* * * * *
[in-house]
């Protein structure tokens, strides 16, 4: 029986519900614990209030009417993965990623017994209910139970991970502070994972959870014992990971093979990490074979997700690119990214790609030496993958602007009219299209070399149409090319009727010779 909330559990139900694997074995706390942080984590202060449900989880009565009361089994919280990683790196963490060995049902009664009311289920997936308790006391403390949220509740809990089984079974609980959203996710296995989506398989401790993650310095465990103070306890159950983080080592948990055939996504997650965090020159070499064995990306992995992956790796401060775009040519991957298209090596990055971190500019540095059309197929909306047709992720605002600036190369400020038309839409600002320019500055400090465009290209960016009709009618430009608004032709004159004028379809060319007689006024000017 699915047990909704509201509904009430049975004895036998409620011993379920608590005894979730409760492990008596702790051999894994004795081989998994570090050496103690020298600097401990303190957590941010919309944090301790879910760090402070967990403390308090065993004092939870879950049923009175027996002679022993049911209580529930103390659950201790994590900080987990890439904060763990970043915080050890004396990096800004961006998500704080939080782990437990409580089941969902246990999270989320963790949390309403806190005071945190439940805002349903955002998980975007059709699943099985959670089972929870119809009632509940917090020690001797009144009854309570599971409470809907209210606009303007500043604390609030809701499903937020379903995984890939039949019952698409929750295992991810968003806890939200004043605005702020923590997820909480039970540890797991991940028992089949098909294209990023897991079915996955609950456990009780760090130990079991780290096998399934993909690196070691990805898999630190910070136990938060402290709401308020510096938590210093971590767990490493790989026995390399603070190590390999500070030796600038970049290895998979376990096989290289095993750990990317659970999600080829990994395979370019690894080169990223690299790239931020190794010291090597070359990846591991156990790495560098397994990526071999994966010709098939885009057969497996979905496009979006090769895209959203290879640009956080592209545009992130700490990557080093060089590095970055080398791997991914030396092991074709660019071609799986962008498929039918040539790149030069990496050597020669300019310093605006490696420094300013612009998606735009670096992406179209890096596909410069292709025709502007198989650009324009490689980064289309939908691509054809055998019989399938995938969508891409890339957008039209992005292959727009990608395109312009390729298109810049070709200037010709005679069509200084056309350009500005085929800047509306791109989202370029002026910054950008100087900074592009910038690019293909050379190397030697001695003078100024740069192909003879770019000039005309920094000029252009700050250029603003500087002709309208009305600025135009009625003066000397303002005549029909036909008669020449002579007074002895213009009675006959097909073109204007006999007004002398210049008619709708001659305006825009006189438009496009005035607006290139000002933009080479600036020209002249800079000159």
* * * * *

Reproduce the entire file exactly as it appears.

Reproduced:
[in-house]
């Protein structure tokens, strides 16, 4: 029986519900614990209030009417993965990623017994209910139970991970502070994972959870014992990971093979990490074979997700690119990214790609030496993958602007009219299209070399149409090319009727010779 909330559990139900694997074995706390942080984590202060449900989880009565009361089994919280990683790196963490060995049902009664009311289920997936308790006391403390949220509740809990089984079974609980959203996710296995989506398989401790993650310095465990103070306890159950983080080592948990055939996504997650965090020159070499064995990306992995992956790796401060775009040519991957298209090596990055971190500019540095059309197929909306047709992720605002600036190369400020038309839409600002320019500055400090465009290209960016009709009618430009608004032709004159004028379809060319007689006024000017 699915047990909704509201509904009430049975004895036998409620011993379920608590005894979730409760492990008596702790051999894994004795081989998994570090050496103690020298600097401990303190957590941010919309944090301790879910760090402070967990403390308090065993004092939870879950049923009175027996002679022993049911209580529930103390659950201790994590900080987990890439904060763990970043915080050890004396990096800004961006998500704080939080782990437990409580089941969902246990999270989320963790949390309403806190005071945190439940805002349903955002998980975007059709699943099985959670089972929870119809009632509940917090020690001797009144009854309570599971409470809907209210606009303007500043604390609030809701499903937020379903995984890939039949019952698409929750295992991810968003806890939200004043605005702020923590997820909480039970540890797991991940028992089949098909294209990023897991079915996955609950456990009780760090130990079991780290096998399934993909690196070691990805898999630190910070136990938060402290709401308020510096938590210093971590767990490493790989026995390399603070190590390999500070030796600038970049290895998979376990096989290289095993750990990317659970999600080829990994395979370019690894080169990223690299790239931020190794010291090597070359990846591991156990790495560098397994990526071999994966010709098939885009057969497996979905496009979006090769895209959203290879640009956080592209545009992130700490990557080093060089590095970055080398791997991914030396092991074709660019071609799986962008498929039918040539790149030069990496050597020669300019310093605006490696420094300013612009998606735009670096992406179209890096596909410069292709025709502007198989650009324009490689980064289309939908691509054809055998019989399938995938969508891409890339957008039209992005292959727009990608395109312009390729298109810049070709200037010709005679069509200084056309350009500005085929800047509306791109989202370029002026910054950008100087900074592009910038690019293909050379190397030697001695003078100024740069192909003879770019000039005309920094000029252009700050250029603003500087002709309208009305600025135009009625003066000397303002005549029909036909008669020449002579007074002895213009009675006959097909073109204007006999007004002398210049008619709708001659305006825009006189438009496009005035607006290139000002933009080479600036020209002249800079000159």